I have two questions regarding the election of the deputies to the supreme people's assembly in the DPRK.
In the [English translation of the nation's constitution I'm using](https://www.hrnk.org/uploads/pdfs/DPRK_Constitution.pdf) (article 34.) it says:
> The Supreme People's Assembly is composed of deputies elected on the basis of
universal, equal and direct suffrage by secret ballot.
And in the translation of the law document [*Deputy Elections for People's Assemblies at Each Level Law of the Democratic People’s Republic of Korea (2010)*](https://www.lawandnorthkorea.com/laws/deputy-elections-for-peoples-assemblies-at-each-level-law-2010) (article 5.) it says:
> Deputy elections for People's Assemblies at each level shall be done by the method of secret ballot. Constituents shall be guaranteed the freedom of voting for or against. No one may require the publication of the fact of having voted for or against a constituent, and may not place pressure on or retaliate against someone related to the vote.
And again in article 64.:
> Votes shall be done by method of secret ballot. If constituents agree, they shall not make a marking, and if they oppose, they shall horizontally strike out the name of the candidate.
And most most relevant to my question in article 65.:
> In cases where constituents agree or make a mark of opposition in their vote, no one may enter or look into the polling rooms.
All these articles seem to indicate to me that the vote is secret, and at the time of the casting of the vote no one else but the voter is allowed to be in the polling room.
However [in videos depicting these elections](https://yewtu.be/watch?v=HbYItXAcV3M) we see some citizens entering the booth and casting their vote. This means there is a camera in the same room they are casting their vote. Doesn't this violate the principle of secret ballot stipulated by the constitution? One could argue that the citizen could have chosen to approve or reject a candidate in a separate room from where they cast their vote, but article 56. says this:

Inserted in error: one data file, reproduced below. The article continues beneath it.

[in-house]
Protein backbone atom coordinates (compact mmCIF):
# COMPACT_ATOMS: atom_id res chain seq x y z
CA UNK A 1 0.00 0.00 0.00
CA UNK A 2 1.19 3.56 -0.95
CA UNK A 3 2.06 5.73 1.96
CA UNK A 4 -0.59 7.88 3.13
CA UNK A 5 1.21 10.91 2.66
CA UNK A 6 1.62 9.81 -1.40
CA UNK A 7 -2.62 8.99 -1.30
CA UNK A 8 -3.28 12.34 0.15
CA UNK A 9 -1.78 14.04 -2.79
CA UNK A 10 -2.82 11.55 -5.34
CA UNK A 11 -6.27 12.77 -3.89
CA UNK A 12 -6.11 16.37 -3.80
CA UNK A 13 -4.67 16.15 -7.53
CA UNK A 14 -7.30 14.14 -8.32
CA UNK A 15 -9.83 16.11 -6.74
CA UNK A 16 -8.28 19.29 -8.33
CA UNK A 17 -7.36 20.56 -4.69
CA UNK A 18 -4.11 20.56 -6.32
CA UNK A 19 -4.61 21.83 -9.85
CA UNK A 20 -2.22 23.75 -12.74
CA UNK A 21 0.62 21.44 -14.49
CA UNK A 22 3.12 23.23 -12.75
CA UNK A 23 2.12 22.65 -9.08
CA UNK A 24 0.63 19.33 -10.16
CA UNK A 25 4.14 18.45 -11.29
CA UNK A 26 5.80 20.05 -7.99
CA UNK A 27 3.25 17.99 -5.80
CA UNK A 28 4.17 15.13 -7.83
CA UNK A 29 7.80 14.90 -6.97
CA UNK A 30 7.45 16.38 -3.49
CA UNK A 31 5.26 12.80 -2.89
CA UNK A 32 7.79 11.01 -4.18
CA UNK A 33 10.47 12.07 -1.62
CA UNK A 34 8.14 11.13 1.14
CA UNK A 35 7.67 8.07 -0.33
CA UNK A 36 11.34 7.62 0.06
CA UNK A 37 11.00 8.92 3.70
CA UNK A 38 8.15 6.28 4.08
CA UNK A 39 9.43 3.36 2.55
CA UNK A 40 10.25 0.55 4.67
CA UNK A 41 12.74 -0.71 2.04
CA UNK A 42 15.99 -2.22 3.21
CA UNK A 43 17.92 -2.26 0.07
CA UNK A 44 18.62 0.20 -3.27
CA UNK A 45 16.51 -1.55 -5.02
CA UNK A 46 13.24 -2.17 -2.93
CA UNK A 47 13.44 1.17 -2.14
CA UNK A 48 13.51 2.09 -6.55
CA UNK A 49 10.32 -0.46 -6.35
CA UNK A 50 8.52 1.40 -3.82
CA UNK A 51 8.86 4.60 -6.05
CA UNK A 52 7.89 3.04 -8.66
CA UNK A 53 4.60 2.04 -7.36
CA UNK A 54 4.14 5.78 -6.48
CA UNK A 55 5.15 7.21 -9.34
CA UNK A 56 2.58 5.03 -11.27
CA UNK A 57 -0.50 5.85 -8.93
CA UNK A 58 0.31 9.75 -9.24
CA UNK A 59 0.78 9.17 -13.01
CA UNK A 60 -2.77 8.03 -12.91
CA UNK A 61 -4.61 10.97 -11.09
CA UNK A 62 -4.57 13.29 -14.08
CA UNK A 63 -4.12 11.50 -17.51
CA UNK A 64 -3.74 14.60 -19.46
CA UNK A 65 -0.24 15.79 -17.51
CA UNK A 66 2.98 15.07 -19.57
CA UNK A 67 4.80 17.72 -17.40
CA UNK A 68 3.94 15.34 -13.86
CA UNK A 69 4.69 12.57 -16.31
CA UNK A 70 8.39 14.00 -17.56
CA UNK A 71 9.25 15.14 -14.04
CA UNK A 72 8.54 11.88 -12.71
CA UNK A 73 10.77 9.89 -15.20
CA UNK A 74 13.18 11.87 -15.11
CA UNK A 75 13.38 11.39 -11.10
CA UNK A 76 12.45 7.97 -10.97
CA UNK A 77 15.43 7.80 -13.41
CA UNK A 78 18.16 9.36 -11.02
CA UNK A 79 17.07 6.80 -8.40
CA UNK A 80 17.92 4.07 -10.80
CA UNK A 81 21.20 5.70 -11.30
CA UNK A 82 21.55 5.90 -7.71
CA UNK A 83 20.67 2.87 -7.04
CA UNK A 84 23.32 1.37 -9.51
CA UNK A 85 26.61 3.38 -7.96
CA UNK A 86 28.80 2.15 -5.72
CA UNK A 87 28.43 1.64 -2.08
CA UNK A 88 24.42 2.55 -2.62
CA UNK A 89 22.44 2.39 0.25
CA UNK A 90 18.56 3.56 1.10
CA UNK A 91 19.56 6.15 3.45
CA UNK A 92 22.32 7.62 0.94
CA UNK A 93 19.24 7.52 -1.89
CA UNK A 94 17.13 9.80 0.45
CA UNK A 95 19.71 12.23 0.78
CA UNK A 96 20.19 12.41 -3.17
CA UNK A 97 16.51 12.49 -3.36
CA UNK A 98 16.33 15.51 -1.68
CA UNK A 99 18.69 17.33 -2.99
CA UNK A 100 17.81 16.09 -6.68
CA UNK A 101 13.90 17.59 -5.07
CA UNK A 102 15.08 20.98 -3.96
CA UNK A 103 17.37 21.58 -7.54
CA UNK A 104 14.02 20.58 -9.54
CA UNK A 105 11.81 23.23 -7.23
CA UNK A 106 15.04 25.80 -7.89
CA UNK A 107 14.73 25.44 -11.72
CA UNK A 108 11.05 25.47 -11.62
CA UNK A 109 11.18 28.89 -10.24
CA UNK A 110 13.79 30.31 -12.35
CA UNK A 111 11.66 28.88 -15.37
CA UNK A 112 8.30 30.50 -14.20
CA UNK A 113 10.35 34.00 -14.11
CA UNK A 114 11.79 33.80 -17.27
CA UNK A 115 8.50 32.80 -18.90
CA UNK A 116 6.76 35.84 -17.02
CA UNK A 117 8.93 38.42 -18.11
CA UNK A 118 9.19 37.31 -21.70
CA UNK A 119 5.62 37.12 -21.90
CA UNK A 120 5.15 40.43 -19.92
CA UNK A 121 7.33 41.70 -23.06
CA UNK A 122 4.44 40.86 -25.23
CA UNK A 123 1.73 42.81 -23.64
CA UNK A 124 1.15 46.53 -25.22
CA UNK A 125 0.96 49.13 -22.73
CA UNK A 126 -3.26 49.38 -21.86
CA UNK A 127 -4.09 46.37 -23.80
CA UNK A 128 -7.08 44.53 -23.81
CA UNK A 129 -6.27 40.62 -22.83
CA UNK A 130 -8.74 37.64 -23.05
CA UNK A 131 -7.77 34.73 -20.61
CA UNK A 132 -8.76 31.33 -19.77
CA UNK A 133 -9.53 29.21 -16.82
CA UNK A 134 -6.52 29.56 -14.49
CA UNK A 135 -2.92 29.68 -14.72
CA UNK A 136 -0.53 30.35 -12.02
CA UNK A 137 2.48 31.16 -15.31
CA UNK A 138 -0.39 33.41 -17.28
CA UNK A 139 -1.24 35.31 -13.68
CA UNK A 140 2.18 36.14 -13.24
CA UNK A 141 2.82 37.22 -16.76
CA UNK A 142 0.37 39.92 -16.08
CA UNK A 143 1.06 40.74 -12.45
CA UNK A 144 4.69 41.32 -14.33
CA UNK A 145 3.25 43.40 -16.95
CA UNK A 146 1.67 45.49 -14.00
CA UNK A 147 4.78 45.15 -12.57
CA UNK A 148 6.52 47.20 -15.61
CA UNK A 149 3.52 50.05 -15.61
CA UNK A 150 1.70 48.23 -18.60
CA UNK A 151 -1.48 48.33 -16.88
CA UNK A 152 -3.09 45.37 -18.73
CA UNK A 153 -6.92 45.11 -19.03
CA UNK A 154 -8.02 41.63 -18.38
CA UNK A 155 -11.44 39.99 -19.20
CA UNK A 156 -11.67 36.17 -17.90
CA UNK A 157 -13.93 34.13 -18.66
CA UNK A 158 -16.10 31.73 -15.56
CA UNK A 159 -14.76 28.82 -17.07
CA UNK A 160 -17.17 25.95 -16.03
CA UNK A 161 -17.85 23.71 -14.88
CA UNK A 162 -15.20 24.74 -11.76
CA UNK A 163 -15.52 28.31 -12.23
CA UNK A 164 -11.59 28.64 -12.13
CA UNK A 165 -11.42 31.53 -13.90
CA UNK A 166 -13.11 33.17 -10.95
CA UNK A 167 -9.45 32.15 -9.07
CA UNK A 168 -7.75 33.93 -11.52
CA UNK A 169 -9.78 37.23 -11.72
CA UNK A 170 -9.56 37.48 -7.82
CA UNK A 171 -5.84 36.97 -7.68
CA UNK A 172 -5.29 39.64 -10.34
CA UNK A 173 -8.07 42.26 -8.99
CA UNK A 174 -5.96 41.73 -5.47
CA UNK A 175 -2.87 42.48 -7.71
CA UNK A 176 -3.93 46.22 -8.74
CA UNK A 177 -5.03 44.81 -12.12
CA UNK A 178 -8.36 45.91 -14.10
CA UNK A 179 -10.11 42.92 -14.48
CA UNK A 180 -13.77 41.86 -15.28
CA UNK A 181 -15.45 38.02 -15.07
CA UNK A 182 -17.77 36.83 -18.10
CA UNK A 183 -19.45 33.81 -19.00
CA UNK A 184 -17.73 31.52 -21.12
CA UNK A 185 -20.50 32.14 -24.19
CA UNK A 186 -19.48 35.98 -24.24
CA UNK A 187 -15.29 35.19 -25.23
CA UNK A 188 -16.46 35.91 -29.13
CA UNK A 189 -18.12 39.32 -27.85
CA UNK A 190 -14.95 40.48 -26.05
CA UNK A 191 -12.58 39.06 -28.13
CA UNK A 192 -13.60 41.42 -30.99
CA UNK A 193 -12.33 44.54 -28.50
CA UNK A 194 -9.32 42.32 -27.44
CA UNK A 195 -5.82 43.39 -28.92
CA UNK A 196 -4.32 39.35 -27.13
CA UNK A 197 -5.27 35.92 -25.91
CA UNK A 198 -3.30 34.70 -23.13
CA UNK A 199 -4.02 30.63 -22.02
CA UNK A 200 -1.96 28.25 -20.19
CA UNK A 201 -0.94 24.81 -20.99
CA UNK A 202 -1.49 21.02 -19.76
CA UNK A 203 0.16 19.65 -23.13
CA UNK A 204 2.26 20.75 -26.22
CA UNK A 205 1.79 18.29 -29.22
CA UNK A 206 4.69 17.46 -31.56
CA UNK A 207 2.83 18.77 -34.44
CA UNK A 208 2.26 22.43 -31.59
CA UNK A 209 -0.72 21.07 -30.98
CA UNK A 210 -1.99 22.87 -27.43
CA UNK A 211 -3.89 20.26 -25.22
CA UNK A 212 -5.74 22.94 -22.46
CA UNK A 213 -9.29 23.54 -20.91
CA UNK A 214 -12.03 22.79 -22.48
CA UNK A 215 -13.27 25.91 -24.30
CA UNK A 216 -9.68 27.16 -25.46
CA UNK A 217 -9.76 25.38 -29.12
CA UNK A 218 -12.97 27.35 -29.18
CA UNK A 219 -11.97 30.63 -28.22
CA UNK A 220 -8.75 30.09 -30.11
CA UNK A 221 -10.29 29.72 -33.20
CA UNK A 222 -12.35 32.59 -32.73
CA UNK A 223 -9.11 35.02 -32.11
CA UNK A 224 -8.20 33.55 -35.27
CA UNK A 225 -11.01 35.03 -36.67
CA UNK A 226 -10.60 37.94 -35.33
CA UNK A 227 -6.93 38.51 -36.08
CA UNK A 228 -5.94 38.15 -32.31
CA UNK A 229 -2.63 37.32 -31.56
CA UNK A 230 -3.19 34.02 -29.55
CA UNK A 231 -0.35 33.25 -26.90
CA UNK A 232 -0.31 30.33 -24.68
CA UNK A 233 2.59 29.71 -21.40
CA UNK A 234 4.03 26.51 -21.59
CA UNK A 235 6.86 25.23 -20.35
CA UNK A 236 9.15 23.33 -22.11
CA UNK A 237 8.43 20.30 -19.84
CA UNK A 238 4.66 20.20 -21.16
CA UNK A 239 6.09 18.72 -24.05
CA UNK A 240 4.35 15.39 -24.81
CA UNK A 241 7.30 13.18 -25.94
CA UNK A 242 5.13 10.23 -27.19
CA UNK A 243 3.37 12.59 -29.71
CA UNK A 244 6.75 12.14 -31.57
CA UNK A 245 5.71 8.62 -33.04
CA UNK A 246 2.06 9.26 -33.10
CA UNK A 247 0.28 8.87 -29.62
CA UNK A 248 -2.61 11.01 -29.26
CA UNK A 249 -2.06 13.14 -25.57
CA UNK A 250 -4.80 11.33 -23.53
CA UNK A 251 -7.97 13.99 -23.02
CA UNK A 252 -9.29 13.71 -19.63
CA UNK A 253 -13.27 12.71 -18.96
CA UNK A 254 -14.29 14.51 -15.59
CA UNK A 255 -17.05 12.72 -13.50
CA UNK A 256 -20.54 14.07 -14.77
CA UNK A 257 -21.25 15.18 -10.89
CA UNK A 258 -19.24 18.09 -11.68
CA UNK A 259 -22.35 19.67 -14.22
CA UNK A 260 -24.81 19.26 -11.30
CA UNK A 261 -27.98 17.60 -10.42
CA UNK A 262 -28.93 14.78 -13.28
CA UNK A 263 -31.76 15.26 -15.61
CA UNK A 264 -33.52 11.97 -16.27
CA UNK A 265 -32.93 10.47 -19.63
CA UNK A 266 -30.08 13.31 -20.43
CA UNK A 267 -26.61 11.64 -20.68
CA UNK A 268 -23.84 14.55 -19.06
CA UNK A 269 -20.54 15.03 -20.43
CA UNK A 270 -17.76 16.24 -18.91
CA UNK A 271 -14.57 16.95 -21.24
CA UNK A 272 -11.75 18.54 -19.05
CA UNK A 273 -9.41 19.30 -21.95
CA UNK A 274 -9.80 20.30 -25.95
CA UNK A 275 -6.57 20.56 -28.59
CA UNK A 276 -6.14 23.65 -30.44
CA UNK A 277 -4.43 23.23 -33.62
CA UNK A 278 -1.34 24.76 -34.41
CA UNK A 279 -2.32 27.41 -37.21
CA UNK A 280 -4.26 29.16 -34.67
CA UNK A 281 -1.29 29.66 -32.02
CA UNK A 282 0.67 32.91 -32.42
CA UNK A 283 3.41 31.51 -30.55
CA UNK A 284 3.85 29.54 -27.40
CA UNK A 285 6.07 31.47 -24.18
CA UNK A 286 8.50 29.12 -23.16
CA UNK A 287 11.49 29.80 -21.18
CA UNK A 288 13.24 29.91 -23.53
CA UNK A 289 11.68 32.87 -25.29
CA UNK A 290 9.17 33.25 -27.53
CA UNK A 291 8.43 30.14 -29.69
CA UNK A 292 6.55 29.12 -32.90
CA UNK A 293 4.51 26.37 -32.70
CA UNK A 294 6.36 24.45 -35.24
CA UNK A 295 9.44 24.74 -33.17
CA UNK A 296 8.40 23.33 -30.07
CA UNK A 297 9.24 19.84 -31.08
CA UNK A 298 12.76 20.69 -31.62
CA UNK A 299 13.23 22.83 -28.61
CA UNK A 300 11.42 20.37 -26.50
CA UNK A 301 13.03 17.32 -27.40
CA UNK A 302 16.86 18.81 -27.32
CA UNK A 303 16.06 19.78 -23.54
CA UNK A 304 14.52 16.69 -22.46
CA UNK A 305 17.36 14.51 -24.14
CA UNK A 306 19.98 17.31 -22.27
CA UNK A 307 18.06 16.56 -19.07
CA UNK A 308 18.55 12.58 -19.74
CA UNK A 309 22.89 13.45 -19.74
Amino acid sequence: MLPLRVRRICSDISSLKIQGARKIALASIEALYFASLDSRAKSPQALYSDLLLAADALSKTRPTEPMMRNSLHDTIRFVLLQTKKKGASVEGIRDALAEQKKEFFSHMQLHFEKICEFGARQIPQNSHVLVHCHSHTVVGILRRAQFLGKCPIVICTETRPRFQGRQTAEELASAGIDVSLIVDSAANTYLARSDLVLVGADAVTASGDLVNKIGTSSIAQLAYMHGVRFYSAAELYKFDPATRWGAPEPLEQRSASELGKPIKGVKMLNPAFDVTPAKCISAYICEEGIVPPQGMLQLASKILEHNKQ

> Polling rooms shall be set up by 3 days before the election day so that the confidentiality of votes can be guaranteed. The polling room shall have a polling box and writing supplies. Election halls may be decorated with things like flags and flowers.
If writing supplies and a polling box are supposed to be in the same room then that means that they are supposed to choose to approve of reject a candidate in the same room they cast their vote, so that means that in the video we are able to see whether they approved or rejected the candidate (one leaves it empty to approve a candidate and crosses out their name to reject), which means the principle of secret ballot was violated.
The citizens seen in the polling room all were wearing medals or pins, which leads me to believe they were members of a party or had some official position. Could that be the reason we see them, considering it's pretty obvious whether they are going to approve or reject a candidate?
Q: Why do we see citizens in the video casting their vote, if the ballot is supposed to be secret?
In many news it is said there is only one candidate per electoral precinct: